One of the most important pieces of non-coronavirus news during the month was a change in Fed policy that Chairman Jerome Powell called a “robust updating.” The Fed is now more likely to tilt its policy toward keeping unemployment low and tolerating a bit more inflation.

ProShares Analyst Kieran Kirwan: (Kieran has spoken to the Affinity clients multiple times)
Many companies are raising guidance again. And the Fed announced a dovish policy shift that essentially codified a strategy of allowing higher levels of inflation than previously targeted, which on balance should further support risk assets like equities.

Another piece of evidence that the markets are potentially assuming a more “normal” pattern is that volatility levels have declined. In fact, realized volatility for the month of August fell to its lowest level since January 2020. And as of 8/31/2020, it is at a level below its long-term average. Near-term headwinds like the ongoing pandemic and an upcoming election aside, the perpetual wall of worry perhaps seems like it could be a little less imposing these days.

The gap between the winners and losers, known technically as dispersion, remains large. The performance gap between tech stocks and energy stocks from YTD stands at a staggering 75%. Even within thematic strategies, which have captured a large mindshare of investor interest this year, there is a rather large performance divide.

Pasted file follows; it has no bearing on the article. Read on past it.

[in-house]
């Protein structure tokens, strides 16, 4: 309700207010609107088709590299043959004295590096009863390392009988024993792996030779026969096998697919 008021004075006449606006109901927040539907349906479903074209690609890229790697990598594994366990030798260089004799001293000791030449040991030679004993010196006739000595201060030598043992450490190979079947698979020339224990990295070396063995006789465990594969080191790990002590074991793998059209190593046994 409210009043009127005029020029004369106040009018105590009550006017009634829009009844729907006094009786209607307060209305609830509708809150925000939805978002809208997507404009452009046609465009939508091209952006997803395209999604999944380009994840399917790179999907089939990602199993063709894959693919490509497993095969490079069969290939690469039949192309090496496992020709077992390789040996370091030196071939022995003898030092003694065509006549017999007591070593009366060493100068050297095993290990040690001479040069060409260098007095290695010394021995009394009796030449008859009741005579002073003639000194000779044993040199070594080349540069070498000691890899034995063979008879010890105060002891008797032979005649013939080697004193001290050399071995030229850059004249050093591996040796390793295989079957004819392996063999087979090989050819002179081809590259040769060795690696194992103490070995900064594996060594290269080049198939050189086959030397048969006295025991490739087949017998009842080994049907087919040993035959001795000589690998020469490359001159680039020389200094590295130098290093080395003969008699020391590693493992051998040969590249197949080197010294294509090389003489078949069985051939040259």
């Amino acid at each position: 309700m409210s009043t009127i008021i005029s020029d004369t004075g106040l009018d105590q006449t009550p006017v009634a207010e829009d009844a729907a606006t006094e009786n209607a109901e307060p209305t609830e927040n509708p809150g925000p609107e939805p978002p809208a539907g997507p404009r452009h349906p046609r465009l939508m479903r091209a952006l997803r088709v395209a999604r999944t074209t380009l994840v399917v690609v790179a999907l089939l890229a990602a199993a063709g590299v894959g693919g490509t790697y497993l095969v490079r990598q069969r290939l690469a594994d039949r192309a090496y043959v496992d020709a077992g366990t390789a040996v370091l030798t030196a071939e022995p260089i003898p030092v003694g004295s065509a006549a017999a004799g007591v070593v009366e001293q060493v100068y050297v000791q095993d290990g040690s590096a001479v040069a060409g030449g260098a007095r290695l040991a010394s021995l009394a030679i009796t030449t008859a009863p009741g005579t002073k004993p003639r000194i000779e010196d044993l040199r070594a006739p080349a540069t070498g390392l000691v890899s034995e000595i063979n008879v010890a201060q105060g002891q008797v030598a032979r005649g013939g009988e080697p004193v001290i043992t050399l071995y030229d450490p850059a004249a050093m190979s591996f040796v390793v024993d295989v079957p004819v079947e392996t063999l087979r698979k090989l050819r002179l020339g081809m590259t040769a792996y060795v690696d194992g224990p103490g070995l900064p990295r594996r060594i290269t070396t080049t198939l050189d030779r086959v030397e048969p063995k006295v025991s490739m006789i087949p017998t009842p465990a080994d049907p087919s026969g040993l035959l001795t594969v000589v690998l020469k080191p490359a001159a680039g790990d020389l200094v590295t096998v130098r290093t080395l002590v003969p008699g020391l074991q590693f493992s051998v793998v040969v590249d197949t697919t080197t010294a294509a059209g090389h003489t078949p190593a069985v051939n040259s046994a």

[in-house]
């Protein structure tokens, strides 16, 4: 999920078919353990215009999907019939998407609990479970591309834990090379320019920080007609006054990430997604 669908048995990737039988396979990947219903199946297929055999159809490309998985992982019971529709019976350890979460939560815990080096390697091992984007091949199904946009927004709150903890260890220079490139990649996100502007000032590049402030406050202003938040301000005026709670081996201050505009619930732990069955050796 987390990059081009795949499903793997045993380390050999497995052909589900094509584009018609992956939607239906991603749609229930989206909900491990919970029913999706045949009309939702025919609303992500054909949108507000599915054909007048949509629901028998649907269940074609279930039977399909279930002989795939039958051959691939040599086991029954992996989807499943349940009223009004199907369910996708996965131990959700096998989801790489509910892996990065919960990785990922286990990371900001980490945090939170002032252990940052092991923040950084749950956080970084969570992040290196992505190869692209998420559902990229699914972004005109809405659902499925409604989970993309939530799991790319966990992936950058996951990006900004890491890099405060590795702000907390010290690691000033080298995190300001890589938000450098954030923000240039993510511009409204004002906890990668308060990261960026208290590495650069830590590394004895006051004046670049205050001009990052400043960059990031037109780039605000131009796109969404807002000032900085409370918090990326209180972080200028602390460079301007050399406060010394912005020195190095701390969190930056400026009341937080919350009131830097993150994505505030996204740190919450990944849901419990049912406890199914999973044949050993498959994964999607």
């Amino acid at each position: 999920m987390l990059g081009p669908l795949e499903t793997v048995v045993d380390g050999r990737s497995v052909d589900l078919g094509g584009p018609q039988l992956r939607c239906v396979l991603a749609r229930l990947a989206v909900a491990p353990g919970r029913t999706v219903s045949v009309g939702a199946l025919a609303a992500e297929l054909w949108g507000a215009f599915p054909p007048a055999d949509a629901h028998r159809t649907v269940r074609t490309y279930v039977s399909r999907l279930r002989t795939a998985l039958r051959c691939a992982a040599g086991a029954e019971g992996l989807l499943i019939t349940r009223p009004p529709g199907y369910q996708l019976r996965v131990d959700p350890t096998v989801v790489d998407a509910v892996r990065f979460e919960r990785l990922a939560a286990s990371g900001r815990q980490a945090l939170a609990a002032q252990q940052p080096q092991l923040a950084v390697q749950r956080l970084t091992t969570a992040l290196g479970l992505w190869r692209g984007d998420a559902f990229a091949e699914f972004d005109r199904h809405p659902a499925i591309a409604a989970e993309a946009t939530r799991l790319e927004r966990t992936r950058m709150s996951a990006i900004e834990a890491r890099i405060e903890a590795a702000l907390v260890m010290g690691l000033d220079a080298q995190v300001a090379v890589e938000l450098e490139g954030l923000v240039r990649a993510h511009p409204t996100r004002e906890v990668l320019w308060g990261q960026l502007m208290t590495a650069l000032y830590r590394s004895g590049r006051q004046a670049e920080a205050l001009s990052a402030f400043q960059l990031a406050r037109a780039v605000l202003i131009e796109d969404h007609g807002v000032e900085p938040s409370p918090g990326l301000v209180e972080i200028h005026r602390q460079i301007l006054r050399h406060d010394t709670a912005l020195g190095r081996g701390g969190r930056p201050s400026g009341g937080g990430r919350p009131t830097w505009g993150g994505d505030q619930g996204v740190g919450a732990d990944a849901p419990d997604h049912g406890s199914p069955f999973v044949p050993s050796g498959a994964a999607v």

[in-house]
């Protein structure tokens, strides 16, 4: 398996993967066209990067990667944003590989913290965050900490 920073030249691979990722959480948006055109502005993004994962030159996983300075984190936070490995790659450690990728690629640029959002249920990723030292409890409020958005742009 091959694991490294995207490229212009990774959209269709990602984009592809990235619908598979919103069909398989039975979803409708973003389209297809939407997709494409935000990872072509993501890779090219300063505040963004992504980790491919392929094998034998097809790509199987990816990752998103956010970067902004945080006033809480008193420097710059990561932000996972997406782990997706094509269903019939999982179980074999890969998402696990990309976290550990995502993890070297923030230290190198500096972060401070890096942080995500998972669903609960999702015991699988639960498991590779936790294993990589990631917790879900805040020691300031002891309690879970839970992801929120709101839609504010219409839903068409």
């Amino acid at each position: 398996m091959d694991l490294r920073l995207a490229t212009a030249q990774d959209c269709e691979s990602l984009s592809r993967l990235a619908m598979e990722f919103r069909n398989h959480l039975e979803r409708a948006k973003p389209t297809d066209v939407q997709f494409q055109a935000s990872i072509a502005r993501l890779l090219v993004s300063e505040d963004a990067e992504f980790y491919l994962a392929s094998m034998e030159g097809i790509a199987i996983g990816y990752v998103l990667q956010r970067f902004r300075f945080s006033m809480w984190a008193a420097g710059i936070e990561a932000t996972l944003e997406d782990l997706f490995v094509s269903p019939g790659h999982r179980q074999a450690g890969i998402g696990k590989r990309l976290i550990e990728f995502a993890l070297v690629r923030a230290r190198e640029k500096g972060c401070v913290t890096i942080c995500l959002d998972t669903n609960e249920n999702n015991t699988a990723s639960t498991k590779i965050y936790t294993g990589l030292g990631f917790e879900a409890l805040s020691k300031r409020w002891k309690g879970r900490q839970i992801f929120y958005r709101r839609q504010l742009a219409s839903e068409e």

***Open enrollment for Medicare is coming up. Here is a referral for you…
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Community Café is Wednesday, October 7th @ 8:00am.

  • Will live stream on Facebook Live anyone who is friends with me on Facebook or Click Here to Follow The Community Café Facebook Page
  • Invitations will go out via email with a link to join on zoom.us, plus those who are friends with me on Facebook
  • Speaker this week, Attorney Glenn Stockton with special Attorney Marion Stern both from Stockton & Stern Law
  • Invitations will go out via email with a link to join on zoom.us, plus those who are friends with me on Facebook

Estate Planning Webinar Tuesday October 6th at 6:00pm & Wednesday October 7th at 11:00am

Social Security and Tax Strategy Webinar on Tuesday October 13th 6:00pm and Wednesday October 14th at 12:00pm

Click here for October 13th or 14th Or email Stacy at [email protected]

If you would like a copy of my 30 minute recording of Community Café on the topic of “Tax saving Strategies”, please contact Stacy and we can email it to you.
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Don’t forget that the news creates drama. The stock market moves for 2 reasons which are greed and fear.
Any service work you would like us to do for you, please email your request to us.

Please feel free to share this email with anyone you know, as the best way to battle stock market anxiety is education.

Thank you for your time in reading these updates.

Stay safe and stay healthy,
Mark Roberts